Flu season is nearly upon us, and in an effort to limit contagion and spare ourselves misery, many of us will get vaccinated. The work of Jonas Salk and Thomas Francis has helped restrict the spread of the nasty bug for generations, and the influenza vaccine is credited with saving tens of thousands of lives. But before the vaccine could be developed, scientists first had to identify the cause of influenza — and, importantly, recognize that it was contagious.
New research by Trevor Foulk, Andrew Woolum, and Amir Erez at the University of Florida takes that same first step in identifying a different kind of contagious menace: rudeness. In a series of studies, Foulk and colleagues demonstrate that being the target of rude behavior, or even simply witnessing rude behavior, induces rudeness. People exposed to rude behavior tend to have concepts associated with rudeness activated in their minds, and consequently may interpret ambiguous but benign behaviors as rude. More significantly, they themselves are more likely to behave rudely toward others, and to evoke hostility, negative affect, and even revenge from others.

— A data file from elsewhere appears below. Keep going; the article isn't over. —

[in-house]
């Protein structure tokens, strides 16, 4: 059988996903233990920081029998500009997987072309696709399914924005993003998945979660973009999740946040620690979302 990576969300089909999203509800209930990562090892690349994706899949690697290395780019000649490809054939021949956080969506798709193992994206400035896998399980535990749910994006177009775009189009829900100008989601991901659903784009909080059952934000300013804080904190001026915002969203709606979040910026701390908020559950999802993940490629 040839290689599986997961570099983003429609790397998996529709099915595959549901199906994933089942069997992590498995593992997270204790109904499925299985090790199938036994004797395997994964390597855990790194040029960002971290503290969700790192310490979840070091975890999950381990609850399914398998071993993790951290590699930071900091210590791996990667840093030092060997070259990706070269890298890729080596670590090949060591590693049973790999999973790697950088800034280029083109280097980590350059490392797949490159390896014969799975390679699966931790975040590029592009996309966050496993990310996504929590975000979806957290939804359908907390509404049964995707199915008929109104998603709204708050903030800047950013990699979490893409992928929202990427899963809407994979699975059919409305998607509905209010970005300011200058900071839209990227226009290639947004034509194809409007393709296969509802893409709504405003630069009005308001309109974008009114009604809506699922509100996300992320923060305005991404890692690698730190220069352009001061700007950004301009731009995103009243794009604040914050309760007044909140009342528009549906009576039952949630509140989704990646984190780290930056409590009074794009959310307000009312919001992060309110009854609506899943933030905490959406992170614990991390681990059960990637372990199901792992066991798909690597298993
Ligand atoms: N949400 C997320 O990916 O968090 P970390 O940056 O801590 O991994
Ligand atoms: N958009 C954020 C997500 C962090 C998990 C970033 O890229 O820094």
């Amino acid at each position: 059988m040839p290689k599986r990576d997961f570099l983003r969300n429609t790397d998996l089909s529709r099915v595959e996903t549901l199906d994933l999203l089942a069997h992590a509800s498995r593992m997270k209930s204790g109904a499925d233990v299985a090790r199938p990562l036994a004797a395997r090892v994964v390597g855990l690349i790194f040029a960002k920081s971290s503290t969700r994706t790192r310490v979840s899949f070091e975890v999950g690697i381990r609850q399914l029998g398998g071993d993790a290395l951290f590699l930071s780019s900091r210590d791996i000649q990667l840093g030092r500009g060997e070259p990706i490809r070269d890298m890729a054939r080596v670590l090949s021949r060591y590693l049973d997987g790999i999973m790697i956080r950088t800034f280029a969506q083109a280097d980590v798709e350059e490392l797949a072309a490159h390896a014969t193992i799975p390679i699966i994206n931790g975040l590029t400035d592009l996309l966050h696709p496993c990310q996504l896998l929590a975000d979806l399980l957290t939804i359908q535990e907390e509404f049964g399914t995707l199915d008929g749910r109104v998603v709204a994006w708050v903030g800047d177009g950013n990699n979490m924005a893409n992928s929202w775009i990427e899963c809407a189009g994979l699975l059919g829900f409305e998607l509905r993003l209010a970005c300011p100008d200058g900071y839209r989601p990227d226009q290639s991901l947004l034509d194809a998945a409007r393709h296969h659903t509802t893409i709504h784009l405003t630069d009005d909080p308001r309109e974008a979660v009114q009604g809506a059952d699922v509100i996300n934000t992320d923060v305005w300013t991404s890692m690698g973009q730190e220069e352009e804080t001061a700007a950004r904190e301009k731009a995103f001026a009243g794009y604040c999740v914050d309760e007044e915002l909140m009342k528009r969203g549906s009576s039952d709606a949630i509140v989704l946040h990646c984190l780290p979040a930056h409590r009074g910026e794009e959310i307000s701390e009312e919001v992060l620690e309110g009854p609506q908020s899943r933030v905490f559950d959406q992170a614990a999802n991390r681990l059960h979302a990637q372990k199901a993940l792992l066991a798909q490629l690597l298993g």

The finding that negative behavior can beget negative behavior is not exactly new, as researchers demonstrated decades ago that individuals learn vicariously and will repeat destructive actions. In the now infamous Bobo doll experiment, for example, children who watched an adult strike a Bobo doll with a mallet or yell at it were themselves abusive toward the doll. Similarly, supervisors who believe they are mistreated by managers tend to pass on this mistreatment to their employees.
Previous work on the negative contagion effect, however, has focused primarily on high-intensity behaviors like hitting or abusive supervision that are (thankfully) relatively infrequent in everyday life. In addition, in most previous studies the destructive behavior was modeled by someone with a higher status than the observer. These extreme negative behaviors may thus get repeated because (a) they are quite salient and (b) the observer is consciously and intentionally trying to emulate the behavior of someone with an elevated social status. (Read more from “Study: Rude Behavior Spreads Like a Disease” HERE)